Scientists have created a new type of matter in which light actually acts like it has mass.
"The physics of what’s happening in these molecules is similar to what we see in the movies," Harvard physics professor Mikhail Lukin told the Harvard Gazette. "It’s not an inapt analogy to compare this to lightsabers."
Normally light doesn't interact with other light — when two lasers collide, nothing happens. By cooling light and shooting it through a cloud of atoms, however, the researchers were able to get the light to interact, even binding together to create molecules. Before this finding, the state of matter was only theoretical.
They did it by supercooling a bunch of rubidium atoms in a vacuum then hitting them with two photons of light. The photons entered separately but left the cloud of atoms together, having pushed and pulled each other through the cloud and bound into one packet.
As the individual photons moved through the atoms they excited then, then took that energy back as it moves away from the atom. The energy level transferred to the atoms is at level called a Rydberg state. Two atoms can't be in the same Rydberg state, so this slows the photon down as it passed from one atom to the next.
The photon traveling behind the first has to wait for the next atom to be ready to accept its energy and reenter the Rydberg state, so it is essentially twinned with the first photon, linking the two together.
They compared this to lightsabers from the Star Wars series of films, because the light in those make-believe weapons is able to interact with the physical world, cutting quickly through flesh. They actually aren't fully sure what kind of physics it would take to make a real lightsaber.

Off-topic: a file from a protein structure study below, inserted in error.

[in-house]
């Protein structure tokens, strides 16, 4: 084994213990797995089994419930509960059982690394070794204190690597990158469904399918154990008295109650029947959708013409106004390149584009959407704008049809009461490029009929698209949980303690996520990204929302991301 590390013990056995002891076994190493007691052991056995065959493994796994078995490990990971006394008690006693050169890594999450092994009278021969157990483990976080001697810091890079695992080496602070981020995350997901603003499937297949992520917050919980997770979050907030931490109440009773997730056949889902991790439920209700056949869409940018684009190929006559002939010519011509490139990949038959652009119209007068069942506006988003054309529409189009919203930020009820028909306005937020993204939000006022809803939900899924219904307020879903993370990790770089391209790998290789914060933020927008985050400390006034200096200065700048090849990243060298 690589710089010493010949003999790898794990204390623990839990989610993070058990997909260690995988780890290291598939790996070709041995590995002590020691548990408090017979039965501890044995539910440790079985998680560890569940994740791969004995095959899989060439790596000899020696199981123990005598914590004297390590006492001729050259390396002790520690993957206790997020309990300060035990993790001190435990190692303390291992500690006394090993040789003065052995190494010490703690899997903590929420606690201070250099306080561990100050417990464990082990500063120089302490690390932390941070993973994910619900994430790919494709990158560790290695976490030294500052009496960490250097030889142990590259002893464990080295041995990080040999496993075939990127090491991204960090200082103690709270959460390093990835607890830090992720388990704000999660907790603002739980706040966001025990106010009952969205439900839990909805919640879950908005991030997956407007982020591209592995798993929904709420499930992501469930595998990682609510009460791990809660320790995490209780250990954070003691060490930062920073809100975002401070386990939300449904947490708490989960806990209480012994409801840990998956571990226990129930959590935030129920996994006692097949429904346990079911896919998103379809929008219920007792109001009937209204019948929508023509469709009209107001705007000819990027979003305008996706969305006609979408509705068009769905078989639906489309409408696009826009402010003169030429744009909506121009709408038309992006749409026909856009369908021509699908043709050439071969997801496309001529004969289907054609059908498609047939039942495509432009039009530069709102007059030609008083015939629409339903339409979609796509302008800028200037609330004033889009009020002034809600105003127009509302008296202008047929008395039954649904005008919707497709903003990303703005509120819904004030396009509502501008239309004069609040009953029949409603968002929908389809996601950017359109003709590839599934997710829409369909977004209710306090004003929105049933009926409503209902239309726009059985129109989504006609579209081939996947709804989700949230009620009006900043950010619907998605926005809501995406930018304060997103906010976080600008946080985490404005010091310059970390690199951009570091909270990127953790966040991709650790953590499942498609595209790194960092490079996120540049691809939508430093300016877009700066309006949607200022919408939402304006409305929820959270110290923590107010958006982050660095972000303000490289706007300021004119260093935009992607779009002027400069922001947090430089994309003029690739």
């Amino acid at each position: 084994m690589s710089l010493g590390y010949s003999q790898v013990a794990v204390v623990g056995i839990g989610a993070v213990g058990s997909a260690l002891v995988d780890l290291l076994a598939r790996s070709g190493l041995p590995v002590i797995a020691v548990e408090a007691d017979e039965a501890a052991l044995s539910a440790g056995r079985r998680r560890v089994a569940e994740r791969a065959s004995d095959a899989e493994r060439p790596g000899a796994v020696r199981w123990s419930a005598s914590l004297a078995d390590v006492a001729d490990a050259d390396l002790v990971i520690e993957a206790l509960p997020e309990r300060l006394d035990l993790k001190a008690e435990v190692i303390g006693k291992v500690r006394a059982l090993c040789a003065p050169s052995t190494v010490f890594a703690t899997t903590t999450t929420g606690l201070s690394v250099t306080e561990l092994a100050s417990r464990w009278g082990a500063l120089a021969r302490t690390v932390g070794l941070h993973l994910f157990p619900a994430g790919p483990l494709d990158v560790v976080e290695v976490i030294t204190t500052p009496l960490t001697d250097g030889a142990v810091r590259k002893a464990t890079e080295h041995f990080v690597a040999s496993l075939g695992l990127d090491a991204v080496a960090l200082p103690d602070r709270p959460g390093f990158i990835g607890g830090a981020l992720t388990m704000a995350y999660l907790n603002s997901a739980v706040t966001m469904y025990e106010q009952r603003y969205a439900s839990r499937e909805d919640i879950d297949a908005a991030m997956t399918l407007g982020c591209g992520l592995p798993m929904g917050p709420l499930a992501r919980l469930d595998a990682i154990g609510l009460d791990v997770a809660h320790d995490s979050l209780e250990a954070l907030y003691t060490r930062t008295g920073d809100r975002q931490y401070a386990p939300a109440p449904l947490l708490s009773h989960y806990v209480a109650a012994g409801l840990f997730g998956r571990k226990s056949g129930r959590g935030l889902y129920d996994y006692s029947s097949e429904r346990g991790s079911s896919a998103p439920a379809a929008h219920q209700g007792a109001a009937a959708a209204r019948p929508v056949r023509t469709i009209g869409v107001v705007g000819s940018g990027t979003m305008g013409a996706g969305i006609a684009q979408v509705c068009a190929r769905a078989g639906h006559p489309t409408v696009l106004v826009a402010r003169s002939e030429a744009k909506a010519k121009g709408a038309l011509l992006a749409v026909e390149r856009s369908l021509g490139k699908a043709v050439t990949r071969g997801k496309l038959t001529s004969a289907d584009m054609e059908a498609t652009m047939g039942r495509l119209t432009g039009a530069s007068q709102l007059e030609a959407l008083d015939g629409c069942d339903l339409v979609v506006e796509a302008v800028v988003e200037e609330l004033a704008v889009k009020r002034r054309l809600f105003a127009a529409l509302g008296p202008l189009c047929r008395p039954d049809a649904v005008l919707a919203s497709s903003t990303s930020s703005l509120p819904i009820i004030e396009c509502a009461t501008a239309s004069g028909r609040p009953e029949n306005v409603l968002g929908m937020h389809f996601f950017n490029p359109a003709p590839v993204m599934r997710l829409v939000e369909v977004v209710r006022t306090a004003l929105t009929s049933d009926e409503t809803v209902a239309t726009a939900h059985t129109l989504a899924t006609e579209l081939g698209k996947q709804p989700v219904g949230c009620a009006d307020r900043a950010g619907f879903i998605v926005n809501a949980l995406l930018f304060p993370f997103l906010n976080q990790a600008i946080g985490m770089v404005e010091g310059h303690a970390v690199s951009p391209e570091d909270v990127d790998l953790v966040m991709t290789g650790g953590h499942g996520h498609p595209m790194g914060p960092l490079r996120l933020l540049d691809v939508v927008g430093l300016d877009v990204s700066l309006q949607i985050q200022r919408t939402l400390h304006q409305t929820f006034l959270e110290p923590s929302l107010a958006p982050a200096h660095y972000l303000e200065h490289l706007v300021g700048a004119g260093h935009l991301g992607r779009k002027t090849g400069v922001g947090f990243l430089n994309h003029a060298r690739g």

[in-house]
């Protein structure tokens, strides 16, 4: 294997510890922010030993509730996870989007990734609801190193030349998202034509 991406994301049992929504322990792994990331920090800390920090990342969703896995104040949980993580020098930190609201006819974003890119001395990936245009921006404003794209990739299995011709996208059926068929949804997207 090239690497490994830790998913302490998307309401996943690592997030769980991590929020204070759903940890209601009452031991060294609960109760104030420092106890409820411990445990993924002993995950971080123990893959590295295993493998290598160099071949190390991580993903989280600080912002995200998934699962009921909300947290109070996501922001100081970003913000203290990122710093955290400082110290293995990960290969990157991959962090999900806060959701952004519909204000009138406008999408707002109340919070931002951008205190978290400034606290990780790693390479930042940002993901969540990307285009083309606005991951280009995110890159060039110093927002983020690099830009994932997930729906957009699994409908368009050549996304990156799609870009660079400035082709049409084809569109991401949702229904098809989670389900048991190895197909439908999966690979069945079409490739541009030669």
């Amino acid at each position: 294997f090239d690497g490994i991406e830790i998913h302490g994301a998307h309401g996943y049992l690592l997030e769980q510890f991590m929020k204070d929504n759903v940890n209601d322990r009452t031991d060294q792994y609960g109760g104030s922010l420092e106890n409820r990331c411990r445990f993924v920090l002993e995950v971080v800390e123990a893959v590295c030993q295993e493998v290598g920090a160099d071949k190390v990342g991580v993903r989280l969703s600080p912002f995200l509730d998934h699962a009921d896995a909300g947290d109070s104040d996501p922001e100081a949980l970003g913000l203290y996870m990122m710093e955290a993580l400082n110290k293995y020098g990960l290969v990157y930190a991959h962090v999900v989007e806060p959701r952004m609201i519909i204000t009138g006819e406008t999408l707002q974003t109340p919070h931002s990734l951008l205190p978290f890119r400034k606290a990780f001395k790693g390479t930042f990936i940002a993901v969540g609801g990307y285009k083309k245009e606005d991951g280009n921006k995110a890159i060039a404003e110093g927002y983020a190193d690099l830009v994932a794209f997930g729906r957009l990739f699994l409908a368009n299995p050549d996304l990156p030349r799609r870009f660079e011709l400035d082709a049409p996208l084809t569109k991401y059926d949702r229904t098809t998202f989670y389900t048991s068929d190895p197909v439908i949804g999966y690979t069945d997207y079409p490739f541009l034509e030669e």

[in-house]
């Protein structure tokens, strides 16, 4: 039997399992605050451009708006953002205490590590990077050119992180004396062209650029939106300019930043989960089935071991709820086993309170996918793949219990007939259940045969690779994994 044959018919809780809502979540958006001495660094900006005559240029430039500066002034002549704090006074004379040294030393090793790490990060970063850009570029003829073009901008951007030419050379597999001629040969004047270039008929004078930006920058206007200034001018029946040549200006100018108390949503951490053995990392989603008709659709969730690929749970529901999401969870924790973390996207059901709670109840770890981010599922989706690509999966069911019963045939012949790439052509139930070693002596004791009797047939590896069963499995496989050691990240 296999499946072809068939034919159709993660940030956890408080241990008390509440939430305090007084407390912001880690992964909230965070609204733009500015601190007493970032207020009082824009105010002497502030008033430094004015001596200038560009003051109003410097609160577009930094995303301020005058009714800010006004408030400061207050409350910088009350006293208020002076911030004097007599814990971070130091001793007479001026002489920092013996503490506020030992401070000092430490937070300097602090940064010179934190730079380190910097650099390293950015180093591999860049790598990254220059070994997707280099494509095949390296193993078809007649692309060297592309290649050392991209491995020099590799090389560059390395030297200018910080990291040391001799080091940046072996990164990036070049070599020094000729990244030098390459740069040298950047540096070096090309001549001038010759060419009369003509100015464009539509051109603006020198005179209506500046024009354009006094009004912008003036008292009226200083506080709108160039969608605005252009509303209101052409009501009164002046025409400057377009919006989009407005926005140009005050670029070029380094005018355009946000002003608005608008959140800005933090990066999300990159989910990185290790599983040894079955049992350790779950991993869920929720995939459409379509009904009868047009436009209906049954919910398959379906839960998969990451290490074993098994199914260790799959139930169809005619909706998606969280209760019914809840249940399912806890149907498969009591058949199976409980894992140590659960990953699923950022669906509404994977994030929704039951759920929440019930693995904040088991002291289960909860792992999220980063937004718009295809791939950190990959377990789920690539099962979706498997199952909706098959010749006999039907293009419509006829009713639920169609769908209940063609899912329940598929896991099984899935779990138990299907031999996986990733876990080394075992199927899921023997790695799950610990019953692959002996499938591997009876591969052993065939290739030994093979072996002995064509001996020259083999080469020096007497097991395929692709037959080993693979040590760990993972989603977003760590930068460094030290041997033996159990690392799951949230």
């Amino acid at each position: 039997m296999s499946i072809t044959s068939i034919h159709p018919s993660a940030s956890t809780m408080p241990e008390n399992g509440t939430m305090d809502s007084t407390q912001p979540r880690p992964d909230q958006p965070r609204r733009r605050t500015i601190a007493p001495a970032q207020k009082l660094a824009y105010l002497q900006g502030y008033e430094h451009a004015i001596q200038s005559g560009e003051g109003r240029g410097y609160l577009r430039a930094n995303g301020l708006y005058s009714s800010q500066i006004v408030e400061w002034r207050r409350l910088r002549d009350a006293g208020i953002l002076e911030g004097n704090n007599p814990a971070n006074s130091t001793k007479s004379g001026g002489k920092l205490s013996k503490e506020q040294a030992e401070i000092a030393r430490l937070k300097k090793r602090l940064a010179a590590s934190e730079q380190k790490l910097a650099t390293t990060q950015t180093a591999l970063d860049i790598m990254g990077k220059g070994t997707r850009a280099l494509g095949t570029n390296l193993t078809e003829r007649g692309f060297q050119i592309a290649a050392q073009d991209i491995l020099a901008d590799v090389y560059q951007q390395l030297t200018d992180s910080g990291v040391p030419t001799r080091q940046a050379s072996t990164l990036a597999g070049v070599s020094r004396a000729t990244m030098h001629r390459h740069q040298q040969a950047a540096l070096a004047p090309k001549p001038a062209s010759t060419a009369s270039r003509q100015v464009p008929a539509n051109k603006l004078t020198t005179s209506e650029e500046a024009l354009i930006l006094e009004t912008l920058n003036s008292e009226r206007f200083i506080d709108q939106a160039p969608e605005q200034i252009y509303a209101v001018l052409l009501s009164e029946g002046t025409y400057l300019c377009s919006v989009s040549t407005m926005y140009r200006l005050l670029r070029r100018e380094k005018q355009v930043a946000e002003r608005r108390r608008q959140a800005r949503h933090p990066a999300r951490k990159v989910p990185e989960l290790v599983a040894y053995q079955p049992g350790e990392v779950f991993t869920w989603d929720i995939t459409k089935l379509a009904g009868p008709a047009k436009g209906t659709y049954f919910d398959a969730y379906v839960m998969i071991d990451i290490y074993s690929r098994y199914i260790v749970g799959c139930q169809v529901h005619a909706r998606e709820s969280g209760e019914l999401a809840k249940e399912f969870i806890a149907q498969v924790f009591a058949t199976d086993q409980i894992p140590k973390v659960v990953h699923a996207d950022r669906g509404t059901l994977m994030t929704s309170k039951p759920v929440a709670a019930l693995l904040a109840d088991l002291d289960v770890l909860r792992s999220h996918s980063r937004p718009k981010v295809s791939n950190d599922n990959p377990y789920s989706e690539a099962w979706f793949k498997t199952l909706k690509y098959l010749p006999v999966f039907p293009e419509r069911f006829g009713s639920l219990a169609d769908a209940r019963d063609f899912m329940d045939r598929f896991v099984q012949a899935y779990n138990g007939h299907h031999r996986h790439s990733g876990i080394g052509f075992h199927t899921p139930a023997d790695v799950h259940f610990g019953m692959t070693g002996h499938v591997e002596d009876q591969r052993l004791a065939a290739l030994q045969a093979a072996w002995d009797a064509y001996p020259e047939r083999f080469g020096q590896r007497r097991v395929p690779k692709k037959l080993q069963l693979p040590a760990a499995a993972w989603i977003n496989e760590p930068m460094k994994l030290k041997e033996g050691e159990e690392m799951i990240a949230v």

When The Guardian's Ian Sample asked study first author Ofer Firstenberg about the lightsaber connection, he said: "I don't know what to say. The lightsaber is fictitious," he said. "We don't know what the physics is behind a lightsaber."
The matter is only created at very cold temperatures, and the machine weighs about a ton so don't expect lightsabers any time soon. The researchers aren't even sure what this new matter could be used for — they still need to study it.
"What it will be useful for we don’t know yet," Lukin said. "But it’s a new state of matter, so we are hopeful that new applications may emerge as we continue to investigate these photonic molecules’ properties."
One potential application is in quantum computing. And Lukin even said that in the future we might be able to make 3-D structures, like crystals, out of light. The finding was published Sept. 25 in the journal Nature.
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